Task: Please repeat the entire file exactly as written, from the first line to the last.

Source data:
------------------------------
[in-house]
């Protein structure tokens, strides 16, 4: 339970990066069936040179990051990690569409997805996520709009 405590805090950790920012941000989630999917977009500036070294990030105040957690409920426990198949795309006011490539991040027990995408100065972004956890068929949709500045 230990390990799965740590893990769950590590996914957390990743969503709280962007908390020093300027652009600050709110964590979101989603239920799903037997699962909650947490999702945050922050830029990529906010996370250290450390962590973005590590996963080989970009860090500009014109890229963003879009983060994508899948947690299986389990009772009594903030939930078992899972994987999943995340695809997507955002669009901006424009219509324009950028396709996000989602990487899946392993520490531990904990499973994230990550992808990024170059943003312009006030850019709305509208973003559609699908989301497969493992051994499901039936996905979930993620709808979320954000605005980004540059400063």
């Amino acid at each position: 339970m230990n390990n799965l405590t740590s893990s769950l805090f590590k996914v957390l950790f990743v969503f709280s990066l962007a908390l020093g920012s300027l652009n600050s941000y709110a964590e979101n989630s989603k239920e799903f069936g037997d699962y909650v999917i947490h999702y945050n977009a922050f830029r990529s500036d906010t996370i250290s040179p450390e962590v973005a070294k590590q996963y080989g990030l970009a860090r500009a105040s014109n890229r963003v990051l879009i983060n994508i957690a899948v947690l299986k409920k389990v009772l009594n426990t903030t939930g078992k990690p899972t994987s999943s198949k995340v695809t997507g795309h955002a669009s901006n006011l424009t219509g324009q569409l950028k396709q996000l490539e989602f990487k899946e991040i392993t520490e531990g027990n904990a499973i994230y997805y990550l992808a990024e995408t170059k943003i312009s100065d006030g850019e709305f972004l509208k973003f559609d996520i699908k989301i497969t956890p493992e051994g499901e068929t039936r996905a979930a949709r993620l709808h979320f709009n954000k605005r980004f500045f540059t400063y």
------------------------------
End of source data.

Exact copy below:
[in-house]
């Protein structure tokens, strides 16, 4: 339970990066069936040179990051990690569409997805996520709009 405590805090950790920012941000989630999917977009500036070294990030105040957690409920426990198949795309006011490539991040027990995408100065972004956890068929949709500045 230990390990799965740590893990769950590590996914957390990743969503709280962007908390020093300027652009600050709110964590979101989603239920799903037997699962909650947490999702945050922050830029990529906010996370250290450390962590973005590590996963080989970009860090500009014109890229963003879009983060994508899948947690299986389990009772009594903030939930078992899972994987999943995340695809997507955002669009901006424009219509324009950028396709996000989602990487899946392993520490531990904990499973994230990550992808990024170059943003312009006030850019709305509208973003559609699908989301497969493992051994499901039936996905979930993620709808979320954000605005980004540059400063």
């Amino acid at each position: 339970m230990n390990n799965l405590t740590s893990s769950l805090f590590k996914v957390l950790f990743v969503f709280s990066l962007a908390l020093g920012s300027l652009n600050s941000y709110a964590e979101n989630s989603k239920e799903f069936g037997d699962y909650v999917i947490h999702y945050n977009a922050f830029r990529s500036d906010t996370i250290s040179p450390e962590v973005a070294k590590q996963y080989g990030l970009a860090r500009a105040s014109n890229r963003v990051l879009i983060n994508i957690a899948v947690l299986k409920k389990v009772l009594n426990t903030t939930g078992k990690p899972t994987s999943s198949k995340v695809t997507g795309h955002a669009s901006n006011l424009t219509g324009q569409l950028k396709q996000l490539e989602f990487k899946e991040i392993t520490e531990g027990n904990a499973i994230y997805y990550l992808a990024e995408t170059k943003i312009s100065d006030g850019e709305f972004l509208k973003f559609d996520i699908k989301i497969t956890p493992e051994g499901e068929t039936r996905a979930a949709r993620l709808h979320f709009n954000k605005r980004f500045f540059t400063y």